Underground Promotions: Communication Alumna Builds Brands from Beneath the Surface

Lisa Strong has worked underground ever since going out on her own.

In 2006, the alumna of the MSU’s ComArtSci started her own promotional marketing company in the basement of her home. With solid grounding in business-to-business sales, Strong knew she was ready to pursue her entrepreneurial dream.

Now, more than a decade later, Strong is continuing to increase the depth of her expertise by offering clients marketing services from an office in Parkville Commercial Underground—an industrial park housed in an excavated limestone mine near Kansas City, Missouri. Operating 65 feet under, the seven-member staff of Strong Marketing provides a full line of business-to-business branding and marketing services. All of her clients are “above ground” with the exception of S.D. Distilling—a kindred cave dweller and distillery that Strong co-owns with her husband.

“I started with one client and grew from there,” said Strong, CEO and President of Strong Marketing. “We work with some great brands—everything from agricultural to consumers to restaurants. I guess I’m a jack of all trades.”

Beneath the Surface

Strong’s business roots weren’t always beneath the surface. Growing up in Omaha, Nebraska, she was inspired by her mom, a registered nurse who started her own nursing business at the age of 40.

“Both of my parents were very hard workers,” said Strong, mentioning how her dad worked long hours driving vans for the elderly and disabled. “It was what I saw role-modeled.”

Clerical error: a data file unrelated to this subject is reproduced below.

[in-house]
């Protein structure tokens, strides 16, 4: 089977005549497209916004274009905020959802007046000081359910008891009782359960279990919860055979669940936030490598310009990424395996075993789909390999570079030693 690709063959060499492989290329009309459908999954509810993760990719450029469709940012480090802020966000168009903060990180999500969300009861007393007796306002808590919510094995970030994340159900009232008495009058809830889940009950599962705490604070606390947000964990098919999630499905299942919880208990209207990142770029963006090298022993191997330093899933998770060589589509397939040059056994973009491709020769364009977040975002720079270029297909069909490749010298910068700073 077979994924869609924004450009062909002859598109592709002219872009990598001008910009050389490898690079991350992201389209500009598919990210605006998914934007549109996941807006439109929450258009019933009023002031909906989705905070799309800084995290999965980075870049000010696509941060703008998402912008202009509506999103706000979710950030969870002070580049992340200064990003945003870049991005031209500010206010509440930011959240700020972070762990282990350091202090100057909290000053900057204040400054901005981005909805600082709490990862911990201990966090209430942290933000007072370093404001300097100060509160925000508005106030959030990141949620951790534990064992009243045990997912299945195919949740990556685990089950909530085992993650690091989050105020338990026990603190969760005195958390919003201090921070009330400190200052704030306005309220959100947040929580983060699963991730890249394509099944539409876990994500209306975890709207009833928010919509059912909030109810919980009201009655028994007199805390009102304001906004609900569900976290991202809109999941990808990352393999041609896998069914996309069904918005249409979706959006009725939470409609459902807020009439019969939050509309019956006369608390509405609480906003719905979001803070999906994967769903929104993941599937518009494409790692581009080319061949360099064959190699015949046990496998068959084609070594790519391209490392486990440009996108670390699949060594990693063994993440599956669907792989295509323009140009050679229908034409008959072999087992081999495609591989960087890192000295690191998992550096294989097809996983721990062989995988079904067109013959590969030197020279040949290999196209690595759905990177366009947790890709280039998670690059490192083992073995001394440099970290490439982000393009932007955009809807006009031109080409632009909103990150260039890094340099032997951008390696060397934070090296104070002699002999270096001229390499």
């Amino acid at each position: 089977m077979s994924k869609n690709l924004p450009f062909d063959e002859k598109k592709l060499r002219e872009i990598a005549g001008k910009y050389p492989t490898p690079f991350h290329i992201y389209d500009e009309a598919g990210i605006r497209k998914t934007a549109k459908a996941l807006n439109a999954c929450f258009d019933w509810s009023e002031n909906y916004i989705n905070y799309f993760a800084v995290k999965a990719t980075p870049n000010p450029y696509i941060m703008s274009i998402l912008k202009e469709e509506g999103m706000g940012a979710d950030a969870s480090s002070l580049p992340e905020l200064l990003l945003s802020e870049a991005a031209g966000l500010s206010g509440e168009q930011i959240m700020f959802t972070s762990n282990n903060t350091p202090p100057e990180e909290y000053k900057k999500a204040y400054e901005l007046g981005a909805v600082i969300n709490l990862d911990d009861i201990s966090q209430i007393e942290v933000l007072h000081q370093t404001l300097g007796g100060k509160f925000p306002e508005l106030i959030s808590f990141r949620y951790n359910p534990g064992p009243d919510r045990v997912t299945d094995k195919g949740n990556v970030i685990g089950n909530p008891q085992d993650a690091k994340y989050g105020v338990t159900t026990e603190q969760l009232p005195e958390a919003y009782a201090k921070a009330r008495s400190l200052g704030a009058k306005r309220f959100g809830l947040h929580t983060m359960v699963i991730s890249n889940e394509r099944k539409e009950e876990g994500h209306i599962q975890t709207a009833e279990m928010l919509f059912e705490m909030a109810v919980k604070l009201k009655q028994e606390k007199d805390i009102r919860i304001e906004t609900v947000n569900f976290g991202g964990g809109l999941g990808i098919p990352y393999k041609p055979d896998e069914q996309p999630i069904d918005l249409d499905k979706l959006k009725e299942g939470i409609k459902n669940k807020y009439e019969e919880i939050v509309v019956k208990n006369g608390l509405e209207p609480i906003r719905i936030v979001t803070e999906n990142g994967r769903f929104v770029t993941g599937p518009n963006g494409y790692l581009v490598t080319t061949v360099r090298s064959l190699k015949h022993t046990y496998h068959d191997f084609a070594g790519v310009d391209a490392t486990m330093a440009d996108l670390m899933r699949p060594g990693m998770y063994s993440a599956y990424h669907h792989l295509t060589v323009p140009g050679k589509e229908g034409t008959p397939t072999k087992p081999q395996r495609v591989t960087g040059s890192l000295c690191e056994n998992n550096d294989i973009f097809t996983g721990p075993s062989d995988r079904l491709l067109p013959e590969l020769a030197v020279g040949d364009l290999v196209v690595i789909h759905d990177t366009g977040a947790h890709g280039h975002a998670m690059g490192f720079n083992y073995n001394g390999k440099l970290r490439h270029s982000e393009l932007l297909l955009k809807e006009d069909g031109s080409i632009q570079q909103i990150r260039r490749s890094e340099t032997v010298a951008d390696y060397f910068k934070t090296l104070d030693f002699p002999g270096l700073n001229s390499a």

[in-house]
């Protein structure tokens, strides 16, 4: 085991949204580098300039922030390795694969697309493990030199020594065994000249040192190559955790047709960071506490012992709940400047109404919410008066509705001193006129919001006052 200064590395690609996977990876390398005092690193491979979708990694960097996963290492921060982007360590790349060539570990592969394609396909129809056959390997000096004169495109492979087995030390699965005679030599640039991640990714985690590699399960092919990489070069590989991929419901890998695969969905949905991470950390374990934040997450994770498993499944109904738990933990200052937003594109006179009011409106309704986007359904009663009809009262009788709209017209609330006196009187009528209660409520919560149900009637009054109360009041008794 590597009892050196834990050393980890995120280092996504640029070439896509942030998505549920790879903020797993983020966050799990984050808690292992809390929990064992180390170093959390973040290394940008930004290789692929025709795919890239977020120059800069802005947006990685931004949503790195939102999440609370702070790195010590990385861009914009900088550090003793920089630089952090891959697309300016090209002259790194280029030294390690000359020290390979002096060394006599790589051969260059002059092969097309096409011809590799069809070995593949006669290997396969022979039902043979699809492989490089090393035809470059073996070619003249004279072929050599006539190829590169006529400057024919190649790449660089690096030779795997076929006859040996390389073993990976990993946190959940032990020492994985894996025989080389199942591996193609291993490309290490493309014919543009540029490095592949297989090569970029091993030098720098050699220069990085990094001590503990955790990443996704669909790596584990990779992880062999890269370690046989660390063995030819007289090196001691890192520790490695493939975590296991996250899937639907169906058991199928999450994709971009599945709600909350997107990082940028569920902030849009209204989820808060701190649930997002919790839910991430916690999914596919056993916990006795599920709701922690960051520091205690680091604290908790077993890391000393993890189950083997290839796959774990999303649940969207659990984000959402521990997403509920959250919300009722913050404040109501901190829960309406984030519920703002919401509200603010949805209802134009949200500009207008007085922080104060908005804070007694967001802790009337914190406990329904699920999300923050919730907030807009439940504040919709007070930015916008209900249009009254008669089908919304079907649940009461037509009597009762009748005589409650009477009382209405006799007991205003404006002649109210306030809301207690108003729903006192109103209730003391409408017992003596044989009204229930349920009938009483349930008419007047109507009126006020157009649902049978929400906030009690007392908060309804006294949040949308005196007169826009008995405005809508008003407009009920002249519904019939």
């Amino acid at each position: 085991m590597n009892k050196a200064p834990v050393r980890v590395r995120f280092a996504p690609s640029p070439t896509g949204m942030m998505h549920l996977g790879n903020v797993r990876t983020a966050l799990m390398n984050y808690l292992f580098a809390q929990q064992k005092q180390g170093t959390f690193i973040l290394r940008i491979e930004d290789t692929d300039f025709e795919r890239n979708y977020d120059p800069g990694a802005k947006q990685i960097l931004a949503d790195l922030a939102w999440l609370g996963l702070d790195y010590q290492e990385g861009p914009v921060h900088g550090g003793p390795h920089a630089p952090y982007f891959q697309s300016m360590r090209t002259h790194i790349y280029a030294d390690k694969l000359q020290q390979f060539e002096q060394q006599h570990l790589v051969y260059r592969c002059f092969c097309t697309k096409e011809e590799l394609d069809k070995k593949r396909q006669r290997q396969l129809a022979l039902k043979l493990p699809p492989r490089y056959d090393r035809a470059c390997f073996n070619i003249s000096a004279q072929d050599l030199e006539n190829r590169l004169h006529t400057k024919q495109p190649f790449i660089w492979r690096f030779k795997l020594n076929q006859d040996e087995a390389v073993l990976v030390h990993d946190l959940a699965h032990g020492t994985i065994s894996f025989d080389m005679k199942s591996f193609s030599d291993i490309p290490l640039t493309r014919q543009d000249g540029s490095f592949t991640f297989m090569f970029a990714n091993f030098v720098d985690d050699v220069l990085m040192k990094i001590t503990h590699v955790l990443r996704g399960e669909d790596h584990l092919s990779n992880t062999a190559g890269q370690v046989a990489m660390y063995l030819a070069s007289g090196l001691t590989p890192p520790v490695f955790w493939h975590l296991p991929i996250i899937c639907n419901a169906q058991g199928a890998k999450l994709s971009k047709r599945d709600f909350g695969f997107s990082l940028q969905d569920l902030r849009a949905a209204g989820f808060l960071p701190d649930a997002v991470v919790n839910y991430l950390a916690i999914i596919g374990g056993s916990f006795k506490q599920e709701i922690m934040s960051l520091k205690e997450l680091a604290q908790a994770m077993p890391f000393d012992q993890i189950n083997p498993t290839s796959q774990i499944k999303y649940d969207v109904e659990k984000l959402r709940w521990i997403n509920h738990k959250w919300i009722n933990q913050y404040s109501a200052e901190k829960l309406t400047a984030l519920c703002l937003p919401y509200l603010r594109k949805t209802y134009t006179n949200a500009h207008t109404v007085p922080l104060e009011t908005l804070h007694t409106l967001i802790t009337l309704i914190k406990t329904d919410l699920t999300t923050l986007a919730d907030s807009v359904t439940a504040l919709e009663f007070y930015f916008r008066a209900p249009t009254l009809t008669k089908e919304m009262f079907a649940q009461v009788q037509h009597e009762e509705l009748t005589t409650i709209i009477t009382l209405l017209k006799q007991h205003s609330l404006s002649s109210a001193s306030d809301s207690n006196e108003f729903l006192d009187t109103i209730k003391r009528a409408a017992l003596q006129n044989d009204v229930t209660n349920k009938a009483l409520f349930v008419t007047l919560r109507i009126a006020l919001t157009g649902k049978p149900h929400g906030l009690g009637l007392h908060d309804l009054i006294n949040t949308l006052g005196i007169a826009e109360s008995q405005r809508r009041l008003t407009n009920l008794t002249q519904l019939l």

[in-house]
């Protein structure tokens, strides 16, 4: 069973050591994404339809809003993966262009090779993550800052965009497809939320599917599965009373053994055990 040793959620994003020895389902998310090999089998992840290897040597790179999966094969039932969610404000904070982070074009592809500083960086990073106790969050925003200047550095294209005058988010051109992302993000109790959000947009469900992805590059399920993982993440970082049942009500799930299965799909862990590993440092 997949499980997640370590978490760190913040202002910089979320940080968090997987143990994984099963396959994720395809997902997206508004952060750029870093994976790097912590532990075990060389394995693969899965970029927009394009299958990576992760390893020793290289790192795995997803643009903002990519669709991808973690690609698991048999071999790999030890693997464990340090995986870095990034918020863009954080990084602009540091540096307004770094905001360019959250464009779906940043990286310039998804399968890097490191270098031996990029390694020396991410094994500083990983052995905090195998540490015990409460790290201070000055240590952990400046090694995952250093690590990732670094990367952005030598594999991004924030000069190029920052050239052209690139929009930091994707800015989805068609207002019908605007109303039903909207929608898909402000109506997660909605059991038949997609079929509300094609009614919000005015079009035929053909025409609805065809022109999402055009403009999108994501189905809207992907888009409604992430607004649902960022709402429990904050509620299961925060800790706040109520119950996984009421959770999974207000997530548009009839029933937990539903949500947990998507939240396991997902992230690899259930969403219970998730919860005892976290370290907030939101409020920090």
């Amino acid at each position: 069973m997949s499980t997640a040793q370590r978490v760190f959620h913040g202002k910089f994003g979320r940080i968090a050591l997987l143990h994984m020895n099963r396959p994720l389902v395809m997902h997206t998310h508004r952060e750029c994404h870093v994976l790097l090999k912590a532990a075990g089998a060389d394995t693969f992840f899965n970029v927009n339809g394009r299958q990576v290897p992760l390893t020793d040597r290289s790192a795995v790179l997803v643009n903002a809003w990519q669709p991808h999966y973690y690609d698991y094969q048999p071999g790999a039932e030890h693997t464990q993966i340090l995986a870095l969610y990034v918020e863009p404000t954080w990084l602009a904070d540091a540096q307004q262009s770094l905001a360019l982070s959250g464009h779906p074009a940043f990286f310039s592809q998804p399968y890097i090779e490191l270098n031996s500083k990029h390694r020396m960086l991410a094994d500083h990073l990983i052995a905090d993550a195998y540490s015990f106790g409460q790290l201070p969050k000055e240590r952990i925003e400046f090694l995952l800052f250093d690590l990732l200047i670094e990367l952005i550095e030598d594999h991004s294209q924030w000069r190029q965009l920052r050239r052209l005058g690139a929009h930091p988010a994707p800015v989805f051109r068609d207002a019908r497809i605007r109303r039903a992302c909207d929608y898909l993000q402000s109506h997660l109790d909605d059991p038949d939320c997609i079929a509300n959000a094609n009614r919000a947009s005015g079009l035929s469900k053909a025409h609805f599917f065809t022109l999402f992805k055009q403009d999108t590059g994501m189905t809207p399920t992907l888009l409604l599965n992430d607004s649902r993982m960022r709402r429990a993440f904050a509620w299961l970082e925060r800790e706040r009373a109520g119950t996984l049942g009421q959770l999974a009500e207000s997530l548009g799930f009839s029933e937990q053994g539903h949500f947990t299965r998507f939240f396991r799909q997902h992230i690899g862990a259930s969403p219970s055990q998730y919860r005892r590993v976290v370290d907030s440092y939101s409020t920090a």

Her parents also valued independence, and encouraged her to venture out of state for college. Strong began her studies at MSU in 1987 and obtained her Bachelor’s in Communication in 1991. Being far from home, she said, forced her to be self-sufficient, learn how to take care of herself, and make new friends.

“My communication classes always drove home the importance of listening to others,” she said. “Everyone has a different way of communicating. Understanding and keying in on my clients’ communication styles has always helped me succeed.”

Strong’s proudest moments include a promotion for a music company that went worldwide, and a catalog piece for UNICEF. She has a long-term restaurant client that she has serviced throughout the business' growth and expansion. Strong also shares her insights as a contributor to publications and blogs for communication industry giants like Cision.

Michael Norsworthy, the CEO of 54th Street Restaurant and Drafthouse, said that Strong Marketing has been their business partner since the company opened their sixth location. The casual dining chain now boasts 31 locations. “We’ve seen our share of things over the years,” said Norsworthy. “It’s fantastic when you can laugh about past challenges and continue to move forward in a fast-paced environment.”

Strong’s food and beverage portfolio also includes S.D. Distilling. While her husband Steve continues to be the face the small distillery, Strong works behind the scenes to promote and brand the cave-distilled, small-batch products that include vodka, gin, straight rye whisky and straight bourbon. The two built the distillery in 2012 and sold their first bottle of vodka in 2013. Today, the distillery’s expanded spirit line is sold in five states, including Missouri, Texas, Nebraska, Kansas and Illinois.

“We’re both creative people and we wanted to do something together,” Strong said. “Back when we started, there wasn’t a lot of craft distilleries around. We went to workshops, and it seemed like something we liked—and we still do.”

A Day in the Sun

Strong is looking to potentially grow her marketing company and run a second location above ground. She currently warehouses promotional and other items in her SubTropolis office. So, she said an expansion into warehousing is a natural fit.

Her venture into warehousing is still a work in progress. Part of her motivation, she said, is simply to give her staff a change of scenery now and again.

“We’ll always have this location,” Strong said. “But it can take a toll working underground all the time. This expansion will give people some flexibility to have some workdays with sunlight.”

By Ann Kammerer